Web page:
Many women suffer from PCOS, also known as PCOS, without even knowing it. Often, candidates with PCOS have irregular periods, increased facial hair, and acne, especially on the chin, lips, and sides.
It’s the result of a hormonal imbalance, and often – but not always – PCOS causes cysts to form directly on the ovaries.
Although these cysts are harmless, they can lead to hormonal imbalances that can lead to infrequent or prolonged periods, excessive hair growth, acne, and obesity. It is also important to diagnose PCOS early to prevent long-term complications such as type 2 diabetes and heart disease.
What causes PCOS?
Doctors don’t know exactly what causes polycystic ovary syndrome, but there are some theories about risk factors.
Excess insulin: Excess insulin can increase the production of androgens (male hormones) and affect ovarian function, thereby interfering with proper ovulation.
Mild inflammation: Studies have shown that women with PCOS have mild inflammation, which causes androgens in the ovaries.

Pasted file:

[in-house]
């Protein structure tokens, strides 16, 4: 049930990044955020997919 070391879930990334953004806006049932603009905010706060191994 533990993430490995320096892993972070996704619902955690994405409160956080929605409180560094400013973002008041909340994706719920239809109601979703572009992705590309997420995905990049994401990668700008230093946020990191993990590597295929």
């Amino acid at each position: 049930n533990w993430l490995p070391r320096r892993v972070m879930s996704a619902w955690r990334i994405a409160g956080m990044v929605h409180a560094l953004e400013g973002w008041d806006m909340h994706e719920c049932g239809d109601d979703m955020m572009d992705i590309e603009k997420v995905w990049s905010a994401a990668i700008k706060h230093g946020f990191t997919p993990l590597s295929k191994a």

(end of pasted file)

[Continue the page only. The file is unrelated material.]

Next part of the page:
Heredity: PCOS can run in families, so if your mother or sister had it, you’re more likely to have it too.
The signs and symptoms of PCOS begin soon after a woman’s menstrual cycle begins, but PCOS can also develop in her later reproductive years. There are many signs to look for; However, individuals may be affected differently, and symptoms may worsen with obesity.
The Mayo Clinic and WebMD say to watch out for the following symptoms:
- Irregular menstruation
This is one of the most common symptoms of PCOS. Some examples include cycles of 35 days or more, fewer than 8 periods per year, long or heavy periods, and the absence of periods for four months or more.
- Excessive facial and body hair
You may develop hair on your chin, chest, back, stomach, and even your toes.
You may have depression or mood swings that seem out of your way.
PCOS can lead to acne or very oily skin. Blisters can be very deep and painful 5. Problems with insulin levels
Excess insulin interferes with proper ovarian function
Treatment for PCOS varies from person to person. Your doctor may prescribe lifestyle changes, such as diet and exercise, to help you lose weight. Your doctor may prescribe birth control pills to regulate your menstrual cycle and reduce androgen production, but every patient is different, so if you experience any of these symptoms, you should talk to your doctor for diagnosis and the best course of action. About that. PCOS treatment and symptoms